Metzger presides at Tel Aviv Port as 50 couples from the North tie the knot

"Broken wedding glasses are a bomb of happiness against Nasrallah's hatred."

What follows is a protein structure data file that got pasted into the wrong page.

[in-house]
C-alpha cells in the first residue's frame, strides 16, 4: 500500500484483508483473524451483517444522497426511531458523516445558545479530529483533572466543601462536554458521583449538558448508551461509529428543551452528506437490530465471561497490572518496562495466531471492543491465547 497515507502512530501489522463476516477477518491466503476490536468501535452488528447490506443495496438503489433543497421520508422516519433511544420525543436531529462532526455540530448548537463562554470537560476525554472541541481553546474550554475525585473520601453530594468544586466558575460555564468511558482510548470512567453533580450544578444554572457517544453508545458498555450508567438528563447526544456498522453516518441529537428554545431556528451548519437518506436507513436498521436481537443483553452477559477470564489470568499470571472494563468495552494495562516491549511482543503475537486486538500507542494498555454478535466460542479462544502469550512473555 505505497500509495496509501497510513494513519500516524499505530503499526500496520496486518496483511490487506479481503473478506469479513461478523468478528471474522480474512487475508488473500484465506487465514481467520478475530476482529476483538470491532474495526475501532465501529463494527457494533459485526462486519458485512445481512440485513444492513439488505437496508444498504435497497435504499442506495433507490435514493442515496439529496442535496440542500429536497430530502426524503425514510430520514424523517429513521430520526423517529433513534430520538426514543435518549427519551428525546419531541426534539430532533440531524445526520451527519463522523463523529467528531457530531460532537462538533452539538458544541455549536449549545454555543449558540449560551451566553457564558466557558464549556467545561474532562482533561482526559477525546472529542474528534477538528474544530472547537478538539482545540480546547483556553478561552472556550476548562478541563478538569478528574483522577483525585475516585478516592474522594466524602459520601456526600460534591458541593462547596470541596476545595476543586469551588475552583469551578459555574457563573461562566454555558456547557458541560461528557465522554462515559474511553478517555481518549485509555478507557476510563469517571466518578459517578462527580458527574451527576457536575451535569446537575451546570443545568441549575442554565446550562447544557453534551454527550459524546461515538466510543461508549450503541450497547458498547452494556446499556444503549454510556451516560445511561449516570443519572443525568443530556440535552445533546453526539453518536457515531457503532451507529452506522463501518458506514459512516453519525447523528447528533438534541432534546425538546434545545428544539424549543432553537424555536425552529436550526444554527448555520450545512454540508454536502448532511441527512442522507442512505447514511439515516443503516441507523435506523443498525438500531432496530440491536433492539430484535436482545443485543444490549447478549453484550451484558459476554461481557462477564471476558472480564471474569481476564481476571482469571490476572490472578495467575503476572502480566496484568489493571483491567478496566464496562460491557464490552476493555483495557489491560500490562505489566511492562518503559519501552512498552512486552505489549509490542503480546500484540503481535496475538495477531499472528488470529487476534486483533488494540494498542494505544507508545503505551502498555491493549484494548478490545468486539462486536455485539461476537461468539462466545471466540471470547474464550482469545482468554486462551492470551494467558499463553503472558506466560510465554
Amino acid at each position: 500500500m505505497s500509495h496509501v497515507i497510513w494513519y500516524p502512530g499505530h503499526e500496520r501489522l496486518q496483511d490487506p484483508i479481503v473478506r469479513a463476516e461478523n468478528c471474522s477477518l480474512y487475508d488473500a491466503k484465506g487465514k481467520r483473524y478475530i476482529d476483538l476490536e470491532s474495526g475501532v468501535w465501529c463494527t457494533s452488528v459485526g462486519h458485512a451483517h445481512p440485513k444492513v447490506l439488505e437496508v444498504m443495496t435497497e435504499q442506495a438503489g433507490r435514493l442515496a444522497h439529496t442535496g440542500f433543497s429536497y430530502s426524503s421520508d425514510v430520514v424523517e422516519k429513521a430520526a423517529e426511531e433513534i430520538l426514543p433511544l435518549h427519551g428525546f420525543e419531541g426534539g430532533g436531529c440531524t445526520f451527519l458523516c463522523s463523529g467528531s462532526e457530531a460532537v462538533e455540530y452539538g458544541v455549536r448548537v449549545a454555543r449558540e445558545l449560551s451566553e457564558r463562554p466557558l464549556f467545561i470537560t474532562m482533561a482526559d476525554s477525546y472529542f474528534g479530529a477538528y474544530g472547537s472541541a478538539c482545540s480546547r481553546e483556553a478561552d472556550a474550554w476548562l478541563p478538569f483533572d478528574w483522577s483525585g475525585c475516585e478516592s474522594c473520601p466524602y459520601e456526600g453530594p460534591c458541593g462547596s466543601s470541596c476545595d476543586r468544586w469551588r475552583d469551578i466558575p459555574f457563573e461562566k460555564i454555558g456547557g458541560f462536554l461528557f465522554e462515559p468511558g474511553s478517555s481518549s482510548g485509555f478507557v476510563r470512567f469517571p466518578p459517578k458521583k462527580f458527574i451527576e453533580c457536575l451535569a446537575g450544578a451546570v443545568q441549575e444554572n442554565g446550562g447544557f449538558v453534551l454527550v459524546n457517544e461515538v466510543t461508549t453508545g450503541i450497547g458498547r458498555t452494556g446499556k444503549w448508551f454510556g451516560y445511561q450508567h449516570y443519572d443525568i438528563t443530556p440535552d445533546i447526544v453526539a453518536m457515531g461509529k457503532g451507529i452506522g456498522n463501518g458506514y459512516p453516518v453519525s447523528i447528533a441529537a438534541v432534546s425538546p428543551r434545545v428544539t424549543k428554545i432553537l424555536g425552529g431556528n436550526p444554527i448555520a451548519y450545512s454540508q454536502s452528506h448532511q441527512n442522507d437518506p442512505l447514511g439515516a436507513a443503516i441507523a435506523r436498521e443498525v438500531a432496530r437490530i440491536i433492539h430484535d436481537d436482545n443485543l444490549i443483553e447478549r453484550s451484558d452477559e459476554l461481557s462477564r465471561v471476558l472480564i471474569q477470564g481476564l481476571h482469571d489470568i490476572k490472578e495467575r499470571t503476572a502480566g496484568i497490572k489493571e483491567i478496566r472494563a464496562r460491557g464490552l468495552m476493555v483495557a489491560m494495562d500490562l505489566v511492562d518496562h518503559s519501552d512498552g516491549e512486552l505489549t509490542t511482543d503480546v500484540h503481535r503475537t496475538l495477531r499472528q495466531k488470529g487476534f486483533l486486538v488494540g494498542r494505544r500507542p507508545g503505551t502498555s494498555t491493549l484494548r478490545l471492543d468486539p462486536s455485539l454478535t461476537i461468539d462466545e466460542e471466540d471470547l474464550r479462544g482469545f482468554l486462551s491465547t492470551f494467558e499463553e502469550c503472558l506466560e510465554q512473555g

Fifty couples from the North were married Monday night in a mass wedding ceremony at Tel Aviv's Old Port. "This is the first time in Jewish history an event like this has happened," said Ashkenazi Chief Rabbi Yona Metzger, who supervised the ceremony. Livnat Halel, who lives near Kiryat Shmona, planned to be married on Tu Be'av in Tiberias. She and her fiancee, Dror Buchnik, paid for their 600-guest wedding a year in advance. When their wedding hall was bombed they were devastated. "Until last month I was a normal person," Livnat said. "I didn't know what is a war, what is a missile or what is a Katyusha." After hearing about the plight of civilians in the North on a television show, producer Eliran Bardougo organized the event in 21 days, interviewing 300 couples and picking 50. Israeli companies donated NIS 10 million for the wedding - to cover the cost of the hangar where the reception was held, the wedding gowns and everything in between. The brides and grooms weren't the only ones given attention. Exotic dancers entertained the wedding guests and free massages were available. The Buchniks were very grateful for the generosity they received. "It's not what I planned, but it's a very good solution," Livnat said. Wedding canopies lined the marina boardwalk. While the ceremony was held simultaneously, each couple had their own rabbi officiate. Each couple was allowed to invite 100 guests. The mass wedding received worldwide media coverage, including a live Internet feed and a representative from the Guinness Book of World Records. The Buchniks had to cancel their honeymoon, as Dror, a firefighter with the Safed Fire and Rescue Services, had to return to work the day after the wedding. "I didn't see Dror for two and a half weeks," Livnat said. "It was terrible. If I wanted to see if Dror was alive I had to turn on the TV." Livnat was happy to be part of the mass wedding, but wished her special day could have gone as originally planned. "I told all my friends, so I'm famous now. But I wish to have my small wedding with my wedding dress," she said. A string quartet greeted the thousands who gathered on the boardwalk to witness the ceremony. The sound of 50 glasses being smashed simultaneously under the huppa raised the joy to the highest level. Metzger said Hizbullah had wanted to destroy Jewish homes, but these couples were building them instead. "It was a very exciting moment, a real answer to our enemies," he said. "All the broken glass will be the biggest bomb that we send Nasrallah. It is a bomb of happiness against hatred."